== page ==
Accession Number : ADA188255

Title :   Long-Term Bioeffects of 435-MHz Radiofrequency Radiation on Selected Blood-Borne Endpoints in Cannulated Rats. Volume 4. Plasma Catecholamines.

Descriptive Note : Final rept. Oct 82-Jun 85,

Corporate Author : GEORGIA TECH RESEARCH INST ATLANTA

Personal Author(s) : Popovic, Vojin P ; Toler, James C ; Bonasera, Stephen J ; Popovic, Pava P ; Honeycutt, Clegg B

PDF Url : ADA188255

Report Date : Aug 1987

Pagination or Media Count : 119

Abstract : Two hundred adult male white rates (Sprague-Dawley) with chronically implanted aortic cannulas were randomly divided into two groups. Animals in the first group were exposed to low-level (1.0mW/sq cm) pulsed-wave 435-MHz radiofrequency radiation (RFR) for about 22 h daily, 7 days each week for 6 months. Animals in the second group were maintained under identical conditions but were not radiated. The aortic cannulas were used to draw microsamples (0.6 mL) of aortic blood from the unrestrained, unanesthetized rats on a cyclic schedule. Plasma catecholamine (nonrepinephrine, epinephrine, and dopamine) concentrations were determined by radioimmunoassays. Statistical analysis of the results did not indicate increased plasma catecholamine concentrations on radiation-exposed animals when compared to sham-exposed animals. Exposure to this nonionizing radiofrequency (RF) environment did not induce stresses that were manifested as an alteration in plasma hormones. Keywords: Radiation pollution; Hormones; Electromagnetic radiation; Radiofrequency radiation; Microwaves; Rats; Plasma Catecholamines; Radiation effects.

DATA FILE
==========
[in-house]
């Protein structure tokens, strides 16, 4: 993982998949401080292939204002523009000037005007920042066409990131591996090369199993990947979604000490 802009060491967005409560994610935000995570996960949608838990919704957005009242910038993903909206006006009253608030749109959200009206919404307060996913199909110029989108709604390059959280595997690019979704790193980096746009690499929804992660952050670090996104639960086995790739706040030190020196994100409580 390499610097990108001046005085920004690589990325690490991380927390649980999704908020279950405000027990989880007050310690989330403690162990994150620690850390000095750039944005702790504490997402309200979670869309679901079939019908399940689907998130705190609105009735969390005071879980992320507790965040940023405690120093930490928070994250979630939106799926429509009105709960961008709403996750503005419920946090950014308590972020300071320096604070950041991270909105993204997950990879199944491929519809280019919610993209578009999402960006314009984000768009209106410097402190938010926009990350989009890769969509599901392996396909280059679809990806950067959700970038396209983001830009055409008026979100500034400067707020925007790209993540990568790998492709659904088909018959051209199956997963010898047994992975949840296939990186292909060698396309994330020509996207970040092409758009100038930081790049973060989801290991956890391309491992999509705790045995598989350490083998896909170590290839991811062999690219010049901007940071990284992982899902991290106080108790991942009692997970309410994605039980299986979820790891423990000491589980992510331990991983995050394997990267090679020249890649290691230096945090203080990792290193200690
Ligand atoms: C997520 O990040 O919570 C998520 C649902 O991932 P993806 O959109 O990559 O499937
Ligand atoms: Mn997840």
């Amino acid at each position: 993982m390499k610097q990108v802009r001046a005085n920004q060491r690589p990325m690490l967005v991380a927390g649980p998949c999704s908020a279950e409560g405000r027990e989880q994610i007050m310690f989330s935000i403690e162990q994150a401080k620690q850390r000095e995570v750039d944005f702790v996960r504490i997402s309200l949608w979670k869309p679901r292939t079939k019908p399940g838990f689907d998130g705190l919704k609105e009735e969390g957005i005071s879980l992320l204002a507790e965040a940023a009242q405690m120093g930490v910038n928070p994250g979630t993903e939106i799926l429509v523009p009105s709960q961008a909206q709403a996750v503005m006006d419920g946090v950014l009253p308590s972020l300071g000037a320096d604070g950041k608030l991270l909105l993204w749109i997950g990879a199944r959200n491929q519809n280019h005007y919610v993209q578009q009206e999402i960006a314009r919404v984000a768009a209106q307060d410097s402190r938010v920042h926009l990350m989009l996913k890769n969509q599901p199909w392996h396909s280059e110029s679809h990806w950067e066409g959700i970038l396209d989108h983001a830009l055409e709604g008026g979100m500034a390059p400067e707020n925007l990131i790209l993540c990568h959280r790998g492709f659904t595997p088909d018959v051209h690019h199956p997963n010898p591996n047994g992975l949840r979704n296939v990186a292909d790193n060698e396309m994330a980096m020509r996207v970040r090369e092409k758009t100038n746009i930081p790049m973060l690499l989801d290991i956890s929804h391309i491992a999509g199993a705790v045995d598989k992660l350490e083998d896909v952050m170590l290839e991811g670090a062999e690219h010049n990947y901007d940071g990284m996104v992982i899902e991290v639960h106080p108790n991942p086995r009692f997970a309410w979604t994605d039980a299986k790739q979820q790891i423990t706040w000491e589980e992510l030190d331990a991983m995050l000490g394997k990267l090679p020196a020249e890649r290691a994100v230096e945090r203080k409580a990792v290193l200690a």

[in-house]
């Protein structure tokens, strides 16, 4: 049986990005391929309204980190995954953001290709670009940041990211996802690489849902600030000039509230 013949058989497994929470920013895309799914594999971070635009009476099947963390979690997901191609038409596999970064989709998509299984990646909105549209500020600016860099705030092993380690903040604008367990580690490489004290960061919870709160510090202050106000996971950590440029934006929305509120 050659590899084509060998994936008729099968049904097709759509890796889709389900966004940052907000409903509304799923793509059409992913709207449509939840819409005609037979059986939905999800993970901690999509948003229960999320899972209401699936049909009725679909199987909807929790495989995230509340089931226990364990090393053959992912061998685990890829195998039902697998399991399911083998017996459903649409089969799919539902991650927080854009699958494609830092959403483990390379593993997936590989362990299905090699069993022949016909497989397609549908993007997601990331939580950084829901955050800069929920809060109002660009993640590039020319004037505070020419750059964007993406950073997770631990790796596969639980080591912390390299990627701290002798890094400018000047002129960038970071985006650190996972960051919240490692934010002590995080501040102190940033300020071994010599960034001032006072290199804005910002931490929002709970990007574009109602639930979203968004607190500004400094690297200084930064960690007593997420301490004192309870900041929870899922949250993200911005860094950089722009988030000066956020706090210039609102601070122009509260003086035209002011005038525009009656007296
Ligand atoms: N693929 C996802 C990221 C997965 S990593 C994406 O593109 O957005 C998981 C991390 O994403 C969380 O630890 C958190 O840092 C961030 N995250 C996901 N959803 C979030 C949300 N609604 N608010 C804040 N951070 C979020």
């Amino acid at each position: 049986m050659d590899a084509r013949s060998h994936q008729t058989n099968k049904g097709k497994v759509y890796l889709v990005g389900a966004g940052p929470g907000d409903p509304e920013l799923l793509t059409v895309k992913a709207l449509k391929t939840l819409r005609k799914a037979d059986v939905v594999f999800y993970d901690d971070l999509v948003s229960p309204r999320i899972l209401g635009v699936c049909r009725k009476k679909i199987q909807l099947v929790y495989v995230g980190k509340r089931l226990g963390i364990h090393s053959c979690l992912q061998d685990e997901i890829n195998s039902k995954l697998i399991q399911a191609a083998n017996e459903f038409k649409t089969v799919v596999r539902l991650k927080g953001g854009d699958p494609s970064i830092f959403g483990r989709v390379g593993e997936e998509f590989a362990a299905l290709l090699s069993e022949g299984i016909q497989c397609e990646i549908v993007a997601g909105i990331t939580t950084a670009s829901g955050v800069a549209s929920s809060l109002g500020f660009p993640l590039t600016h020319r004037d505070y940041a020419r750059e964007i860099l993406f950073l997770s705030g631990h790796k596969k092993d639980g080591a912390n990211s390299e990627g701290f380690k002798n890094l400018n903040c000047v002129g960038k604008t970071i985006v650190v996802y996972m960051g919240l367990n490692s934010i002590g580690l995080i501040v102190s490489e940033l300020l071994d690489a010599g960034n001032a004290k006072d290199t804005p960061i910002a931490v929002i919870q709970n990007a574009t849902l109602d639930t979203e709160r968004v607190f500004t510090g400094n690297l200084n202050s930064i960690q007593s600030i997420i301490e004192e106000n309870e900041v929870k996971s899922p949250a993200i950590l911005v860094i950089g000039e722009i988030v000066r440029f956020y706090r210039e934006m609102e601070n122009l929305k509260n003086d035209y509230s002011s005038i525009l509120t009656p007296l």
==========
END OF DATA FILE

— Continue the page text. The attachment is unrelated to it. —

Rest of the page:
Descriptors :   *BLOOD, *BLOOD PLASMA, *CATECHOLAMINES, *ELECTROMAGNETIC RADIATION, *MICROWAVES, *RADIATION EFFECTS, *RADIOFREQUENCY, *RATS, *STRESSES, ANIMALS, AORTA, BIOLOGY, CANNULATION, CONCENTRATION(COMPOSITION), CYCLES, DOPAMINE, EPINEPHRINE, EXPOSURE(GENERAL), HORMONES, LONG RANGE(TIME), LOW LEVEL, PLASMAS(PHYSICS), RADIATION, RADIOIMMUNOASSAY, SCHEDULING, STATISTICAL ANALYSIS

Subject Categories : Medicine and Medical Research
      Organic Chemistry
      Stress Physiology
      Medicine and Medical Research

Distribution Statement : APPROVED FOR PUBLIC RELEASE